(Image by Paul Davidson courtesy of The Orchard)

(Image by Paul Davidson courtesy of The Orchard)


The raw and feverish sounds of a male climaxing open Flower and you immediately then know that all childhood innocence is figuratively out the window.  When the camera steps in to reveal that window belonging to the police car of a sheriff receiving fellatio for money from a 17-year-old girl, any decency gets pushed away even further.  Hello, raised eyebrows, furrowed brows, and uncomfortable observation! Alas, there is a twist.

The introductory thrill here is meant to be the second crime that’s happening beyond the sex act.  This lawman is being caught on video by the girl’s friends for the purpose of blackmailing him for money, and it works in spades.  This was all a trap meant to be an expensive and embarrassing lesson of retribution to the cop for soliciting minors. Rather than meeting a victim named Erica, you’re meeting a self-professed vigilante played by rising Before I Fall star Zooey Deutch.  

LESSON #1: USING SEXUAL FAVORS AS CURRENCY-- By our main character’s logic, a penis is a thumb without a fingernail and no man can resist a good blowjob.  This girl has zero prudish fibers and could make Saturday Night Live’s old “Church Lady” blush.  

Go ahead and say it.  That’s f--ked up. That’s what you’re getting in Flower, the second feature film from director Max Winkler (Ceremony) that premiered back at the 2017 Tribeca Film Festival.  The indie effort opens exclusively this week locally at AMC River East and the Landmark Century Centre. If you’re wondering how this deplorable conduct can be redeemed from this auspicious of a beginning, you’re asking a very good question.

Erica and her two besties Kala and Claudine (Dylan Gelula and Maya Eschet) have made this a regular scam, a torch-bearing undercover mission of their own that has netted thousands of dollars from unwitting perpetrators that will pay to keep things quiet.  At an uncomfortable level of peace using her attractiveness to snare these pedophiles, Erica labels her motives as feminism.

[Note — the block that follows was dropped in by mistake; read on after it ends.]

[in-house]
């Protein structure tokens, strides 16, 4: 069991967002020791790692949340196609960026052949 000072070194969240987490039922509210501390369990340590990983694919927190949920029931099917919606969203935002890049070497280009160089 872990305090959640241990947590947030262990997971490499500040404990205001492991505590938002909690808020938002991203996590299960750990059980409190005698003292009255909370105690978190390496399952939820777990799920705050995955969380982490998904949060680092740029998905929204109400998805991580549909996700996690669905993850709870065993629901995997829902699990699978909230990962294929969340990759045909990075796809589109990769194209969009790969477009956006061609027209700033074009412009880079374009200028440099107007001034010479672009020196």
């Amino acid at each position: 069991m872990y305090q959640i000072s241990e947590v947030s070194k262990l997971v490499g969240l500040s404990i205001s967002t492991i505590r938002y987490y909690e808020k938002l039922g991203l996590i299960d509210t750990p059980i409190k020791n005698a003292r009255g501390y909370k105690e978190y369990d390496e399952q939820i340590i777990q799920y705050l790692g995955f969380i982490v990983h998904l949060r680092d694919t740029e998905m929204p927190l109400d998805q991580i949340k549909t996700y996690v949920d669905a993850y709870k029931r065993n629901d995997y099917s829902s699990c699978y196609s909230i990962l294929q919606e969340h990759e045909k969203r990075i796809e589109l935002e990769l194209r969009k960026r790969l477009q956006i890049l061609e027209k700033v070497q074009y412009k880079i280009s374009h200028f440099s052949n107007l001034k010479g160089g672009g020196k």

LESSON #2: THE PROS OF VIGILANTISM-- In these girls’ eyes, their actions are changing things and teaching lessons.  They are keeping these same offensive abuses from happening to someone else. For that, they don’t see their unlawful wrongness being worse than the bigger crimes and injustices that have been committed.  Keep reading later for how this fails.

Clearly, no active parents or influences of authority are around to tame or deter her warped righteousness.  The closest thing is Erica’s single mom Laurie (Kathryn Hahn, channeling her Bad Moms act for dramatic effect instead of laughs) because her father is in jail.  Laurie has a new boyfriend in the form of the nerdy Bob Sherman (Tim Heidecker of Tim & Eric duo fame) who is a package deal with his own introverted son Luke (Joey Morgan of Scouts Guide to the Apocalypse).  

Erica’s portly potential stepbrother is newly released from a year of juvenile rehabilitation for the vices of pills, anxiety, and eating.  When Luke opens up to her effort to care and listen out of pity, he reveals unspoken and unpunished past sexual abuse from a former teacher.  Erica activates her pervert hit squad on the new target, the “Hot Old Guy” (Parks and Recreation's Adam Scott) at the bowling alley, himself no easy mark with a smug guard of wit.  Sure enough, tables turn.

Though measured as a small independent film, Flower is an undoubted showcase platform for the soaring talent of Zooey Deutch.  Clad in her plain tank-tops and empowering a character with all kinds of obscene confidence, not even the worst behaviors on display can take away the magnetism of her frank and jarring performance.  For most of the film, she shines repulsiveness with unmatched charisma. If Deutch wasn’t on your watch list for up-and-coming actresses, she should be now.

The challenge remains the wanton recklessness of the character arcs that make for a scattered story, written by Winkler and Ingrid Goes West director Matt Spicer from an unproduced screen story by Alex McAuley.  With a problematic amount of preposterousness, the third act pushes the corrupt glee too far.  Empathizing with toxic personalities and very preventable poor choices is a tough sell, no matter the attempts at charm.  Endearment is a difficult level to reach with this film, but a commendable wild spirit is there, thanks to the straits the Erica and Luke characters find shared gravity within.    

LESSON #3: THE CONS OF VIGILANTISM-- Where there are pros, there will always be cons.  There is indeed a place of failure where Erica’s devious schemes are no better than what her targets did to their own victims.  What if she baits someone innocent instead of someone guilty? Now, who’s the person at fault and subject to consequences for the hunting game being played outside the law?

LESSON #4: THE WRONGS OF NOT CARING ABOUT WHAT OTHER PEOPLE THINK-- The enormous boulder of untamed assertiveness resting on Erica’s shoulder is defined by the perception she emits where she doesn’t care what people think of her.  As tough as turbulent as she carries herself, it’s a BS cover. She has her own voids caused by emotional fractures where all of her acts count as expressions of that pain and cries for attention.  In a way, the ones that say they don’t care actually care the most.